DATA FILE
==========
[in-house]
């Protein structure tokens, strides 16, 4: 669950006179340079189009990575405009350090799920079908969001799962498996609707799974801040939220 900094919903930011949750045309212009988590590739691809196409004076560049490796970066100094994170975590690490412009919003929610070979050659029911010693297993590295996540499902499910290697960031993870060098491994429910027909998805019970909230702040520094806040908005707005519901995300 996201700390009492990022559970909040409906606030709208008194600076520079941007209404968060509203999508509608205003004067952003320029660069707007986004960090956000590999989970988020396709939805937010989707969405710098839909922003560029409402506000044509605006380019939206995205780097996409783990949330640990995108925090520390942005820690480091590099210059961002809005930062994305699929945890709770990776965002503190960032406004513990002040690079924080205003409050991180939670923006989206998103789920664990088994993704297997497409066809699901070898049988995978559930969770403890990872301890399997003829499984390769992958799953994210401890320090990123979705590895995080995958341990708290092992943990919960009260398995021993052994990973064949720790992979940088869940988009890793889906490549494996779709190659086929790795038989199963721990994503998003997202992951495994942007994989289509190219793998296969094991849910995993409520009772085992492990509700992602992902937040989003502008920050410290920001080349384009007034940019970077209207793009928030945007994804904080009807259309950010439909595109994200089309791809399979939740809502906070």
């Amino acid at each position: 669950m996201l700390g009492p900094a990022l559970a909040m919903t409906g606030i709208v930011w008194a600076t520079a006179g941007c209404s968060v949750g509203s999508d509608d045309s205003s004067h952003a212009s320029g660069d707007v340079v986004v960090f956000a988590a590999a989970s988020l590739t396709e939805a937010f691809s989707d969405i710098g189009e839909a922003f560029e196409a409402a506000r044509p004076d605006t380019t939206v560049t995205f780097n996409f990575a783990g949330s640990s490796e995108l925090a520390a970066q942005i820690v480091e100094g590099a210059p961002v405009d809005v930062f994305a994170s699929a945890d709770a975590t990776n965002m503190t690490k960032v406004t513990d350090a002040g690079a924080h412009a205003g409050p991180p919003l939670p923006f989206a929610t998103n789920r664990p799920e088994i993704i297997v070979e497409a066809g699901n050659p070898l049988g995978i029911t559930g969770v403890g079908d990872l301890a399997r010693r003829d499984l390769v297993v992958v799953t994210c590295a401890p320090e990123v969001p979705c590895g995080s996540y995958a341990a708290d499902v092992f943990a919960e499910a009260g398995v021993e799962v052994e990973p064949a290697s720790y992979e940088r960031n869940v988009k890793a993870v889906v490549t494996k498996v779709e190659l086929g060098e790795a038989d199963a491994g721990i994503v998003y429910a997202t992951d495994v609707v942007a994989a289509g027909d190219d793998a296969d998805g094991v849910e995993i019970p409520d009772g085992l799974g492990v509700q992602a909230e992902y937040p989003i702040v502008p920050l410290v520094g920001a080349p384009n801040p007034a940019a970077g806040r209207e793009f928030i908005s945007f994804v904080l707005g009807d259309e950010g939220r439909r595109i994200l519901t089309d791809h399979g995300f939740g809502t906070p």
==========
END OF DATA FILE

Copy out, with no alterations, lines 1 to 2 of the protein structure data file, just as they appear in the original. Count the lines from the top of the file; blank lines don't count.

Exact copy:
[in-house]
């Protein structure tokens, strides 16, 4: 669950006179340079189009990575405009350090799920079908969001799962498996609707799974801040939220 900094919903930011949750045309212009988590590739691809196409004076560049490796970066100094994170975590690490412009919003929610070979050659029911010693297993590295996540499902499910290697960031993870060098491994429910027909998805019970909230702040520094806040908005707005519901995300 996201700390009492990022559970909040409906606030709208008194600076520079941007209404968060509203999508509608205003004067952003320029660069707007986004960090956000590999989970988020396709939805937010989707969405710098839909922003560029409402506000044509605006380019939206995205780097996409783990949330640990995108925090520390942005820690480091590099210059961002809005930062994305699929945890709770990776965002503190960032406004513990002040690079924080205003409050991180939670923006989206998103789920664990088994993704297997497409066809699901070898049988995978559930969770403890990872301890399997003829499984390769992958799953994210401890320090990123979705590895995080995958341990708290092992943990919960009260398995021993052994990973064949720790992979940088869940988009890793889906490549494996779709190659086929790795038989199963721990994503998003997202992951495994942007994989289509190219793998296969094991849910995993409520009772085992492990509700992602992902937040989003502008920050410290920001080349384009007034940019970077209207793009928030945007994804904080009807259309950010439909595109994200089309791809399979939740809502906070």